Added Value Edits: Brand Experience Innovation
06 Jul 2016|jhall
Welcome to the online version of the June edition of Edits, our monthly newsletter on culture-shaping marketing and innovation.
This month, we look at innovation in the realm of brand experience. How brands show up in the physical and virtual world, in line with their brand purpose but constantly responding to fast culture in real time, is crucial to brands’ success in today’s world. Which companies have made strides in this space and what are the lessons we can draw from these? This month’s Edits moves the conversation forward.
Brand Experience Innovation
Brands bring their purpose to life by creating experiences for their consumers. Do it well and these can be a powerful platform for growth, contribute to culture and generate desire.There is no doubt that the brand team is responsible for creating innovative brand experiences. But in a world of ever-increasing competition for the consumer’s dollar, brands have to constantly innovate just to stand out.They have to constantly re-imagine how their purpose can come to life. Are today’s marketing teams well-equipped to create brand experience innovation?
Click here to read what Added Value’s Brand Innovation expert, Sally Smallman, has to say.
The 5 “Must Dos” For Successful Brand Experience Innovation
Brand experience is how brands make a meaningful contribution to culture. Being innovative with brand experience allows brands to differentiate and deliver their purpose in a refreshing way that engages consumers.
Without brand experience innovation, new products or services can have limited impact, especially in mature markets where competitors can replicate quickly and people are already spoilt for choice.
Click here to discover the 5 “must dos” our team came up with, which businesses should follow for successful brand experience innovation.
Samsung’s exploratory flagship with no product on sale
February 2016 saw the inauguration of the Samsung 837 Center in the Meatpacking District of New York City. The 3-floor facility gives people a chance to dive into the Samsung universe – although no products are sold in store. The flagship was designed as a “digital playground”: among other installations, visitors can experience 4D virtual reality or enter the “Social Galaxy”, a tunnel lined with screens that display their own Instagram posts. Artistic and community-related special events will also be hosted inside the venue. Click here to explore Samsung’s flagship.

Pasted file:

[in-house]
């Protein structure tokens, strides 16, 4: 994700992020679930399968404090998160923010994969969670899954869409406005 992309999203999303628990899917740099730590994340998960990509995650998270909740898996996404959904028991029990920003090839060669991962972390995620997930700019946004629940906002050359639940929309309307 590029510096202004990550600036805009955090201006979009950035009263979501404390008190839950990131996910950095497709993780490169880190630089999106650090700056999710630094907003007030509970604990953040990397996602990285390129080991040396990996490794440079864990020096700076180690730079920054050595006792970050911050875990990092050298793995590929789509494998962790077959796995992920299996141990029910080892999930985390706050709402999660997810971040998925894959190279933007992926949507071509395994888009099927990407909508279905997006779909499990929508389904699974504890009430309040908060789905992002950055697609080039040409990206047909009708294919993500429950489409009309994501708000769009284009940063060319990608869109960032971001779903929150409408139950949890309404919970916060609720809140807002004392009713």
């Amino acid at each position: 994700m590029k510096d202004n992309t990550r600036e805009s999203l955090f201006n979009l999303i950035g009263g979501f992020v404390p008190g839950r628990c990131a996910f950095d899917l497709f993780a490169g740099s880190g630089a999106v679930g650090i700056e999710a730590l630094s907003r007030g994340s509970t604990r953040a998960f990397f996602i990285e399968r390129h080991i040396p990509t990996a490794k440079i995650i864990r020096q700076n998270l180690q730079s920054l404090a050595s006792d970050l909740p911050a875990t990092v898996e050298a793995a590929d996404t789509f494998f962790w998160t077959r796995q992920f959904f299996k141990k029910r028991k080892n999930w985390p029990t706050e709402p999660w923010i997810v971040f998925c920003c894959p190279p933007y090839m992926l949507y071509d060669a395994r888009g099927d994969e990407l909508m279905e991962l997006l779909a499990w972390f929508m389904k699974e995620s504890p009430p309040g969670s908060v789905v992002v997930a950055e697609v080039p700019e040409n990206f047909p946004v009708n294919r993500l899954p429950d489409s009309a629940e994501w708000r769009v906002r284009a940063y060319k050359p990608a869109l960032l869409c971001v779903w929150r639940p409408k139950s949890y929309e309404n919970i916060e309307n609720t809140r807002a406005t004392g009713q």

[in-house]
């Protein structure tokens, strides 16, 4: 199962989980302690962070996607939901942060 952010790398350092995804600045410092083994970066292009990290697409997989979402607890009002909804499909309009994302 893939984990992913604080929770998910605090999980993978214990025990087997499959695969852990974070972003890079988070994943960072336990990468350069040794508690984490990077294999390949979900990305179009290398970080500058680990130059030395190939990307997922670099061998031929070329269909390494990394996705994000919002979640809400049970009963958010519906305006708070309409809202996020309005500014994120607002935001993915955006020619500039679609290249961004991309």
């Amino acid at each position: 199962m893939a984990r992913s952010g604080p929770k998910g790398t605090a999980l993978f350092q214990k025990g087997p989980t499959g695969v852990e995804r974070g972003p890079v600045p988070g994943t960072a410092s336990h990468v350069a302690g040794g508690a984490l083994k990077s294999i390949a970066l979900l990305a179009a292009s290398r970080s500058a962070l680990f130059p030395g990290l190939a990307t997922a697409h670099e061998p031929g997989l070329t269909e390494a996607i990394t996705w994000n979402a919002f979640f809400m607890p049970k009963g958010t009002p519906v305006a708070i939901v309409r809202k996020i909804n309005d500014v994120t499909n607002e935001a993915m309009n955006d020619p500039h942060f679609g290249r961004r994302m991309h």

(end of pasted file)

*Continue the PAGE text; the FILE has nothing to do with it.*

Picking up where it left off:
Echo: Amazon’s play to own the living room
Remember when Amazon used to be just an online retailer where consumers could buy pretty much anything? Not content with this modest role, Amazon’s expansion into hardware has given the company a new dimension: Echo provides a physical foothold in people’s homes with a voice-activated personal assistant and smart-home hub. The daily interactions that Echo owners can have with the device are one example of the new directions being explored by the Amazon brand. Click here to discover how Echo resonates with the customer base.
Experiencing luxury brands through art
In recent years, luxury brands have had to find innovative ways to distance themselves from premium insurgents. A key lever has been their involvement in art: initially, they curated exhibitions in the most prestigious museums across the world. The Alexander McQueen retrospective hit record attendance levels both at the MET (New York, 2011) and at the Victoria and Albert Museum (London, 2015). Some have gone a step further and opened their own museums, showcasing works from contemporary artists – the Gucci Museo in Florence, or the Fondation Louis Vuitton in Paris. Read here how the passion for arts runs deeply in the veins of luxury maisons.